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Itasca, United States

Han Y.,Itasca Consulting Group Inc. | Damjanac B.,Itasca Consulting Group Inc. | Nagel N.,Itasca Houston Inc.
46th US Rock Mechanics / Geomechanics Symposium 2012 | Year: 2012

In this paper, we present a microscopic numerical system for simulating the interaction between the natural fractures and hydraulic fracturing. In this system, the intact rock mass is represented by bonded particle model in Particle Flow Code (PFC); the pre-existing natural fractures are simulated by smooth-joint contact model; the fluid flow in the porous media and fracture and the buildup and dissipation of pore pressure are modeled by the pipe flow over the network connecting all the pores; and, the hydraulic fracturing is treated as dynamic mechanical and hydraulic pressure boundary or interior conditions along the hydraulic fractures. In our model, the hydro-mechanical response of the porous matrix, the fluid flow in the pore channels, the coupling of the matrix volumetric deformation and the pore fluid dissipation, and the reactivation and further development of natural fractures, are modeled naturally and realistically in a physically correct manner. After each component of the system is described in great details, an example is provided to illustrate the complete procedure of applying the developed system in solving practical problems. Copyright 2012 ARMA, American Rock Mechanics Association. Source


Li B.,Wenzhou University | Li B.,Guilin University of Technology | Guo L.,Wenzhou University | Zhang F.-S.,Itasca Houston Inc.
Journal of Central South University | Year: 2014

A three-dimensional numerical torsion shear test is presented on hollow cylinder specimen which is performed on a spherical assemblage with fixed principal stress axes using the discrete element code PFC3D. Stack wall technique boundary conditions are employed and optimized to reasonably capture the microstructure evolution. Parametric studies are conducted in terms of the ratio κ, normal and shear stiffness of particles, wall stiffness and friction coefficients. Afterwards, in comparison with physical test, numerical results for a fixed principal stress angle (α=45°) are presented. The results show that the numerical test could capture the macro-micro mechanical behavior of the spherical particle assembly. The evolution of the coordination number demonstrates that particles in shear banding undergo remarkable decrease. The effects of localization on specimens illustrate that global stress and strain recorded from a hollow cylinder apparatus could not represent the localized response. The shearing band initiation and evolution from porosity and shear rate are visualized by contour lines in different shear strains. © 2014 Central South University Press and Springer-Verlag Berlin Heidelberg. Source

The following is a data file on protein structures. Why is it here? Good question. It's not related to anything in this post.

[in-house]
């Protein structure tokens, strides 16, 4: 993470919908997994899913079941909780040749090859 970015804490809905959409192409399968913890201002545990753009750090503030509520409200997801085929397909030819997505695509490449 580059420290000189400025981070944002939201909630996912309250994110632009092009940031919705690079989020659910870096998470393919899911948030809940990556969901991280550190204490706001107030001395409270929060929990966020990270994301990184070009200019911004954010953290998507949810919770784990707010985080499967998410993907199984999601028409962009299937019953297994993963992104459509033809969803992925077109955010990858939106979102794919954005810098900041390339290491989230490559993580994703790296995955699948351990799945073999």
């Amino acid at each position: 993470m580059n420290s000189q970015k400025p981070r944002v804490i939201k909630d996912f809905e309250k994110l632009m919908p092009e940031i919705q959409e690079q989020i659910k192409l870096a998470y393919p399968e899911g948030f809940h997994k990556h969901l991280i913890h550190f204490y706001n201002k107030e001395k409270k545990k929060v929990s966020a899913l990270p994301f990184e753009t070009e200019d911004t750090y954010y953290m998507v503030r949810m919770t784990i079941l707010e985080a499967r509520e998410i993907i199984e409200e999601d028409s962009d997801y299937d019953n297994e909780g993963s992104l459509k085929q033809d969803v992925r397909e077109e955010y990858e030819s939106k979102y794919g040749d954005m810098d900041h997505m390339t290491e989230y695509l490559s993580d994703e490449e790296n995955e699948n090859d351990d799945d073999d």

Kallu R.R.,University of Nevada, Reno | Keffeler E.R.,RESPEC Consulting and Services | Watters R.J.,University of Nevada, Reno | Agharazi A.,Itasca Houston Inc.
International Journal of Mining Science and Technology | Year: 2015

Estimating weak rock mass modulus has historically proven difficult although this mechanical property is an important input to many types of geotechnical analyses. An empirical database of weak rock mass modulus with associated detailed geotechnical parameters was assembled from plate loading tests performed at underground mines in Nevada, the Bakhtiary Dam project, and Portugues Dam project. The database was used to assess the accuracy of published single-variate models and to develop a multivariate model for predicting in-situ weak rock mass modulus when limited geotechnical data are available. Only two of the published models were adequate for predicting modulus of weak rock masses over limited ranges of alteration intensities, and none of the models provided good estimates of modulus over a range of geotechnical properties. In light of this shortcoming, a multivariate model was developed from the weak rock mass modulus dataset, and the new model is exponential in form and has the following independent variables: (1) average block size or joint spacing, (2) field estimated rock strength, (3) discontinuity roughness, and (4) discontinuity infilling hardness. The multivariate model provided better estimates of modulus for both hard-blocky rock masses and intensely-altered rock masses. © 2015. Source